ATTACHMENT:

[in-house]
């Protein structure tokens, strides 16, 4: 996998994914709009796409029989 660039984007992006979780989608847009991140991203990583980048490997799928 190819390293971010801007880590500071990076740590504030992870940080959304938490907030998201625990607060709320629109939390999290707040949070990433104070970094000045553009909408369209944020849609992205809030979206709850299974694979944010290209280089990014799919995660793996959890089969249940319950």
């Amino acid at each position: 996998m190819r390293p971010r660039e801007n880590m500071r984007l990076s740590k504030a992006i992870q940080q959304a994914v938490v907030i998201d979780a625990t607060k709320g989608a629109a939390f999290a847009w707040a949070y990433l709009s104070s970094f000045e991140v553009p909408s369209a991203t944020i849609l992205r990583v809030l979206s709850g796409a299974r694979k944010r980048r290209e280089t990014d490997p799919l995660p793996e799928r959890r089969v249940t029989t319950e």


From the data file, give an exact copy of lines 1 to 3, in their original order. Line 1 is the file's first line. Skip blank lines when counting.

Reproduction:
[in-house]
């Protein structure tokens, strides 16, 4: 996998994914709009796409029989 660039984007992006979780989608847009991140991203990583980048490997799928 190819390293971010801007880590500071990076740590504030992870940080959304938490907030998201625990607060709320629109939390999290707040949070990433104070970094000045553009909408369209944020849609992205809030979206709850299974694979944010290209280089990014799919995660793996959890089969249940319950």
């Amino acid at each position: 996998m190819r390293p971010r660039e801007n880590m500071r984007l990076s740590k504030a992006i992870q940080q959304a994914v938490v907030i998201d979780a625990t607060k709320g989608a629109a939390f999290a847009w707040a949070y990433l709009s104070s970094f000045e991140v553009p909408s369209a991203t944020i849609l992205r990583v809030l979206s709850g796409a299974r694979k944010r980048r290209e280089t990014d490997p799919l995660p793996e799928r959890r089969v249940t029989t319950e």